Gay characters are all over prime time these days. But if they compose the only image you have of Lesbian, Gay, Bisexual and Transgender America, then your picture is a smidge incomplete. Those lawyers and fashion assistants and sexy bi doctors usually have expensive educations, career success and job security. In reality, though, employers in most of this country can legally fire someone, deny them a promotion, or refuse to hire them for being gay. Gays and lesbians live in poverty at much higher rates than their straight peers, while LGBT couples make less money, have to pay more of their paychecks to the government, and get less back in return, studies say.
Since the early days of the gay-rights movement, opponents like Jerry Falwell, Lou Sheldon and Pat Robertson "made a lot of money picturing gay people not just as threats -- they're pedophiles, they're depraved -- but as people asking for special rights, because they're already richer than everybody else," according to Karma Chavez, an assistant professor at the University of Wisconsin-Madison and founder of the Queer Migration Research Network.
The perception of gay affluence isn't held just by opponents. When sympathetic producers first brought gays and lesbians to our TV screens, in shows like "Will and Grace," "Queer Eye for the Straight Guy," and "Ellen," they wanted to make gay and lesbian life something that the middle-class viewer could relate to. So these characters had (upper) middle class jobs, (upper) middle class apartments and (upper) middle class problems.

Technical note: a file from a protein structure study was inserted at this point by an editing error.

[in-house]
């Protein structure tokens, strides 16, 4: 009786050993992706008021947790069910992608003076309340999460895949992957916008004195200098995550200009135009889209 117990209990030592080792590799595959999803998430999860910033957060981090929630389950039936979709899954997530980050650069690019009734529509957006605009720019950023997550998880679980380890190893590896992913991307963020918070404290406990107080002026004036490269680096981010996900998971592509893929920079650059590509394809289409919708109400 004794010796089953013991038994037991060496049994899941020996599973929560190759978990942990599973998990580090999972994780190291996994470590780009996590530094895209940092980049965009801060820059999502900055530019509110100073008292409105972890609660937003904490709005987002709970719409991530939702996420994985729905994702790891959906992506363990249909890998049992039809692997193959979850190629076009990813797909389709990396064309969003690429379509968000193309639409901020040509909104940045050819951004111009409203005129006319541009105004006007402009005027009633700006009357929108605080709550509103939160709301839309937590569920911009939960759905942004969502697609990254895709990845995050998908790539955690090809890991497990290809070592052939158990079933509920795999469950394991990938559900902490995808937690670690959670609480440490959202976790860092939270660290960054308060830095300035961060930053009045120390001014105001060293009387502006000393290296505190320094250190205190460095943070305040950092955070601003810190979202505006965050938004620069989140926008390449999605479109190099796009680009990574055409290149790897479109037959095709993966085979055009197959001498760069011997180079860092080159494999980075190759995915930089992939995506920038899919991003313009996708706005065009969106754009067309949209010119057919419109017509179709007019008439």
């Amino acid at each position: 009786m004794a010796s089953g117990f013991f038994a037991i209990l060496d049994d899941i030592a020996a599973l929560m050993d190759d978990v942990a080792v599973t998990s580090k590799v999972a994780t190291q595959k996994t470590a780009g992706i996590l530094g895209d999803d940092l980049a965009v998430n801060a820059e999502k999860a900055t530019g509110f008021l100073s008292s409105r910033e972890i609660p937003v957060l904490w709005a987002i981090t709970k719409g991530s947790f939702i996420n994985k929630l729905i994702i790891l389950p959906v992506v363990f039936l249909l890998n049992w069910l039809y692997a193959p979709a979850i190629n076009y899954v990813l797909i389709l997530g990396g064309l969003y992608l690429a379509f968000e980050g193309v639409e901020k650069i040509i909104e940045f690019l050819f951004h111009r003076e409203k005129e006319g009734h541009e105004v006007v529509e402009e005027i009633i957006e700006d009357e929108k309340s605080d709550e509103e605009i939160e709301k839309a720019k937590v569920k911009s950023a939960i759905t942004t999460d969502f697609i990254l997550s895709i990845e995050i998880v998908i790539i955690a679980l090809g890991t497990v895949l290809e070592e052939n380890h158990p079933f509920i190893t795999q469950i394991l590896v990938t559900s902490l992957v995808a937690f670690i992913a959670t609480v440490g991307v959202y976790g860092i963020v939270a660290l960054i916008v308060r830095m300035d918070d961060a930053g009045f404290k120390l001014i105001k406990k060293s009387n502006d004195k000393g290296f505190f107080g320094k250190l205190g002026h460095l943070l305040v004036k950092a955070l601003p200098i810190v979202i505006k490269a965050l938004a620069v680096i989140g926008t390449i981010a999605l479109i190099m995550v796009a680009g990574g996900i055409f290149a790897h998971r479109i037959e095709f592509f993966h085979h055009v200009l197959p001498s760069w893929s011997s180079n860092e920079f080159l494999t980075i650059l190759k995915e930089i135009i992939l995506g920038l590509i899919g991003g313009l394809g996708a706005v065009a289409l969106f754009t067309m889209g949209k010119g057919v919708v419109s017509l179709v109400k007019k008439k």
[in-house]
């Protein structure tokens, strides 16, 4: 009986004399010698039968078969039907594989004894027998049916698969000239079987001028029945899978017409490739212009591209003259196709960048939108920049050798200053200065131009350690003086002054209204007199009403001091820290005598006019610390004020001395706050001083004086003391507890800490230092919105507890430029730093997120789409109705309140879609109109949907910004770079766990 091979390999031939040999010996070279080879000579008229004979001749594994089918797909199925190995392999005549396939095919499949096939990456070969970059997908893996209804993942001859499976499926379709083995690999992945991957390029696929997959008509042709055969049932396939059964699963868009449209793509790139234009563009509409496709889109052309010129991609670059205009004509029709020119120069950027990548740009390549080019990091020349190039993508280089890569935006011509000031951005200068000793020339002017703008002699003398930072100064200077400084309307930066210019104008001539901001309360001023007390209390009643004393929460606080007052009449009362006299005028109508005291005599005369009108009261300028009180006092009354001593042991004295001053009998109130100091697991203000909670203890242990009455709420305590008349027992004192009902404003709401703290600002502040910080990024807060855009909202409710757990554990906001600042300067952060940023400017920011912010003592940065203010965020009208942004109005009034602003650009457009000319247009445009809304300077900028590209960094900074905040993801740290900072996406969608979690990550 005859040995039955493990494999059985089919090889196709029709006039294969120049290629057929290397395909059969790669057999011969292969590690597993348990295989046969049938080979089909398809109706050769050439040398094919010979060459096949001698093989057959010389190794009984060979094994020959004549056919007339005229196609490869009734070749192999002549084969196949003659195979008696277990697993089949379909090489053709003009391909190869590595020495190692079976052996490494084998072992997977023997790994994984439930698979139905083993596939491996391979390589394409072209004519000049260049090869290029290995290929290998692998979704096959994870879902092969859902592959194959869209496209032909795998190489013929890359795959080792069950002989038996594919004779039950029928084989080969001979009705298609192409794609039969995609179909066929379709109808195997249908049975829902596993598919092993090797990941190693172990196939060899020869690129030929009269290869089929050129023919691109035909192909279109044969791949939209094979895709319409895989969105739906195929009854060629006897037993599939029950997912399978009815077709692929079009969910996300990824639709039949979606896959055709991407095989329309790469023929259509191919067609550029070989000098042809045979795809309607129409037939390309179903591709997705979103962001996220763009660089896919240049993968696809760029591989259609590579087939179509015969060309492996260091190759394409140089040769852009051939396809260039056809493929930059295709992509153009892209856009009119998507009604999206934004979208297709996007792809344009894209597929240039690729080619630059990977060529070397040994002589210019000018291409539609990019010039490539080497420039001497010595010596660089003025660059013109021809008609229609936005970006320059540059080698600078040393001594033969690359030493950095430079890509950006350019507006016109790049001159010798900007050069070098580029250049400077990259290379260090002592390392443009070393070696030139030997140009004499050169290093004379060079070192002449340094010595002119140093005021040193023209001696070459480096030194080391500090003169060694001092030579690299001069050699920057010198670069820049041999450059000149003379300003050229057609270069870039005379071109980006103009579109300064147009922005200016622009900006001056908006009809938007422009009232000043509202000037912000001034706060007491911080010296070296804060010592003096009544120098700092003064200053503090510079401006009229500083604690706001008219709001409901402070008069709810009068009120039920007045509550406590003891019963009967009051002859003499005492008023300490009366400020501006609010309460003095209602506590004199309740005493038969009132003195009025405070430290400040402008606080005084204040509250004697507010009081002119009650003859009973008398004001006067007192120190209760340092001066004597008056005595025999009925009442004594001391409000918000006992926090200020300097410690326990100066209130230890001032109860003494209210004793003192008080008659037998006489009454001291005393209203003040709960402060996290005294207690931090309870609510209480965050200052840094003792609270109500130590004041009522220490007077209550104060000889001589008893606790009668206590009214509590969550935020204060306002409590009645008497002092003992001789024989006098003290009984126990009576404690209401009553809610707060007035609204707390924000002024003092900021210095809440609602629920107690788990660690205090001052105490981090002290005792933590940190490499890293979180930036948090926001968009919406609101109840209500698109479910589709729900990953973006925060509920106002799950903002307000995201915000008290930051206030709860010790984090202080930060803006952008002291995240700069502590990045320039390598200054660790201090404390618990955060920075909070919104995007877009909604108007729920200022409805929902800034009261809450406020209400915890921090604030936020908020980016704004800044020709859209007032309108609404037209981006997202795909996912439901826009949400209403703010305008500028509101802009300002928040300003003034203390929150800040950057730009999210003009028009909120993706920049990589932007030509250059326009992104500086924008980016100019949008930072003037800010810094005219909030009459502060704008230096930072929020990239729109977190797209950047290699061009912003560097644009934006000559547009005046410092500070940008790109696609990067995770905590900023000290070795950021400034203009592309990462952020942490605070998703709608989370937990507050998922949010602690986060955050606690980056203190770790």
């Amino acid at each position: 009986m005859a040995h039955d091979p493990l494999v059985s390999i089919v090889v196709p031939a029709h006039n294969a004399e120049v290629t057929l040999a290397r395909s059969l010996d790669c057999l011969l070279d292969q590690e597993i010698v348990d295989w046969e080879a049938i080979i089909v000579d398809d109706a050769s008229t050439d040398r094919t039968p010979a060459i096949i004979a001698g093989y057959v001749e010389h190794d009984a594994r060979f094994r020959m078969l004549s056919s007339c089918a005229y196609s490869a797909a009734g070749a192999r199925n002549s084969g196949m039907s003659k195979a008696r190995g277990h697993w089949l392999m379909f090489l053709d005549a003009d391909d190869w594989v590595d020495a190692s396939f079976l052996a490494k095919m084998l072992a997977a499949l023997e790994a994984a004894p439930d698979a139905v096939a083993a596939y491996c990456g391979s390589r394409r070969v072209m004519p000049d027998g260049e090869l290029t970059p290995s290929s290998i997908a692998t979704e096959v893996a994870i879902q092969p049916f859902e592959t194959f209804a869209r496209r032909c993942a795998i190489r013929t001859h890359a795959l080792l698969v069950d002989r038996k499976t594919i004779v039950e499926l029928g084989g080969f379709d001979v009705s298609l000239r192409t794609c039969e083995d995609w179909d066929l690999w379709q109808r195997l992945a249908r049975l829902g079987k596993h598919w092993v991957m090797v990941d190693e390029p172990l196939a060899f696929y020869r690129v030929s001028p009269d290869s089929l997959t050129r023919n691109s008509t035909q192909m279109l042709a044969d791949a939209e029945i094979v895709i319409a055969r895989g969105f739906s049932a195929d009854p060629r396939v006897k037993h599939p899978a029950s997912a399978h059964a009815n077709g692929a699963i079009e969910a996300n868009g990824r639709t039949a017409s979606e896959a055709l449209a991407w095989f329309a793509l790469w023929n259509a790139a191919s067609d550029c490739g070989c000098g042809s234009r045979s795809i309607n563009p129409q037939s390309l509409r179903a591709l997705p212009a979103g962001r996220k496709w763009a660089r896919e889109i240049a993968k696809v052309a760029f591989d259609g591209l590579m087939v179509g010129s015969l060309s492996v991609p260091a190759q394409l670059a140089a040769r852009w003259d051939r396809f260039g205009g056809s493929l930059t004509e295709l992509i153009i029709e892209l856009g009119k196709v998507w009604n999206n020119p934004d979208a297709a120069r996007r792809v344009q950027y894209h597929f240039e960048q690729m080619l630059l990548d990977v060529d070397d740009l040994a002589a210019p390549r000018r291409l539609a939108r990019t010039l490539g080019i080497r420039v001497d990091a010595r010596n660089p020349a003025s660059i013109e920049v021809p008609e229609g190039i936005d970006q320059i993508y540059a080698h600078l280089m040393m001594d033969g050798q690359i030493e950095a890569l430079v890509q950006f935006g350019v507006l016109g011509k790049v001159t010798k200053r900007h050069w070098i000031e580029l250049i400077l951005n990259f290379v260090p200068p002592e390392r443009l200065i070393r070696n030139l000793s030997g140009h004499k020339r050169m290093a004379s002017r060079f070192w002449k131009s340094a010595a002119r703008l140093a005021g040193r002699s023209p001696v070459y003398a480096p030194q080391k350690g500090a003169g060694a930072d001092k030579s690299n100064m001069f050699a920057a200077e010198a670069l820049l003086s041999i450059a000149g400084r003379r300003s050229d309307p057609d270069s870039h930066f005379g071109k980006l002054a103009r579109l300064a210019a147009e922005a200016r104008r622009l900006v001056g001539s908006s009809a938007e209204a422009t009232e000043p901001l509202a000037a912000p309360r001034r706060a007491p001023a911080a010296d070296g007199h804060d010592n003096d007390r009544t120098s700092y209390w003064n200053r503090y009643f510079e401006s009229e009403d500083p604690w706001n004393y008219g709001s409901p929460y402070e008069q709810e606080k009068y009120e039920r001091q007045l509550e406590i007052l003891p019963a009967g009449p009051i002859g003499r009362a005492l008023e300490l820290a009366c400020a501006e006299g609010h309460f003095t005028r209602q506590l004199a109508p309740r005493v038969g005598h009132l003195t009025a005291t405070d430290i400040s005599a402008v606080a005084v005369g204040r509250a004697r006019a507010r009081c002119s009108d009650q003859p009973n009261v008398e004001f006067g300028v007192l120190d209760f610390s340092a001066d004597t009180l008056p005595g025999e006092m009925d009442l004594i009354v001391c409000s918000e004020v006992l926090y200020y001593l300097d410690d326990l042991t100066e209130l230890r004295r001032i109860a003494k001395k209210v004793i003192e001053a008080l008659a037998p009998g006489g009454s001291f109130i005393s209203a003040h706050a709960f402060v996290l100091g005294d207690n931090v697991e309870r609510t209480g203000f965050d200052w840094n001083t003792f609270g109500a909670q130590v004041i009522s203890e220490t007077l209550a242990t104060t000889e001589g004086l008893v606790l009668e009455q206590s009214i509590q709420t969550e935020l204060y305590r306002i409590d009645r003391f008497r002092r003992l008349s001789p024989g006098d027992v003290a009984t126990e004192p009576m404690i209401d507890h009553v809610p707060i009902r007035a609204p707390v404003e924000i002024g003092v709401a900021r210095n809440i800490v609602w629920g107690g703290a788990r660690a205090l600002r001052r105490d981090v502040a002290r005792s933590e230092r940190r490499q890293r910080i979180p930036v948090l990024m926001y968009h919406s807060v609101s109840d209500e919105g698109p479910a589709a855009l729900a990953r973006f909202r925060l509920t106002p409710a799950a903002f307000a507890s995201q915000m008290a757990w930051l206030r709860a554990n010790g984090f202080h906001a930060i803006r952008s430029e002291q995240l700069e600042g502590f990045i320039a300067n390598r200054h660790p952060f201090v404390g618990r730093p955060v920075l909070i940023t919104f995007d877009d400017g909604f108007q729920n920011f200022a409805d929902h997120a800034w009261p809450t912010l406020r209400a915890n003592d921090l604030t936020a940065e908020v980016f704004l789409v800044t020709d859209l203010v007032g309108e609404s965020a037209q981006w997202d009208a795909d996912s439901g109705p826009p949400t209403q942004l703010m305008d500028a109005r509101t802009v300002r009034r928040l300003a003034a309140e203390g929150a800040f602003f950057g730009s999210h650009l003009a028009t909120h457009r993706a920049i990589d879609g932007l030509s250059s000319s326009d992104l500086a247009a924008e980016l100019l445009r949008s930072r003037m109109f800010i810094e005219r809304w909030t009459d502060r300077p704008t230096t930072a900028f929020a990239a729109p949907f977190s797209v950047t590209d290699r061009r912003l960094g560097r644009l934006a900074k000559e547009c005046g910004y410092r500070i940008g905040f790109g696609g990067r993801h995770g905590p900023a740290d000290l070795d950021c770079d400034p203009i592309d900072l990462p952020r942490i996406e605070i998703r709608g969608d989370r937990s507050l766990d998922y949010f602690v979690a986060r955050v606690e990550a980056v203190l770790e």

Even now, LGBT characters like Eric on "Gossip Girl," Teddy on "90210," Emily on "Pretty Little Liars," and Kurt on "Glee" may be more well-rounded -- they've had to deal with teenage struggles around coming out, for example -- but their challenges are rarely economic.
Perception Versus Reality
Turn off the TV, though, and the reality can be starkly different. Almost a quarter of lesbian and bisexual women ages 18 to 44 live in poverty, compared with 19 percent of straight women, according to a recent report from The Half in Ten campaign, a poverty-reduction initiative from the progressive research group, the Center for American Progress. Gay men suffer a wage penalty, it says, between 11 percent and 30 percent by various estimates, compared with their straight counterparts.
A bill that would ban employers from discriminating on the basis of sexual orientation has been submitted to Congress almost every year since 1994, with no success. And with both houses of Congress gridlocked, it shows no sign of passing in the immediate future.
In 2010, 87 percent of Fortune 500 companies had non-discrimination policies that included sexual orientation, according to the Human Rights Campaign, and 46 percent include gender identity too. "Corporate America and the business community has really led the way in adopting these protections," Ian Thompson, a legislative representative of the American Civil Liberties Union, told AOL Jobs. "It's not just something they're doing altruistically. I think they see it as being in the best interest of their companies."
But many more businesses across the country don't protect their LGBT employees, and Thompson sees their victims all the time. "I think that lower-income LGBT workers, as well as LGBT people of color -- it [workplace discrimination] disproportionately affects them," he says.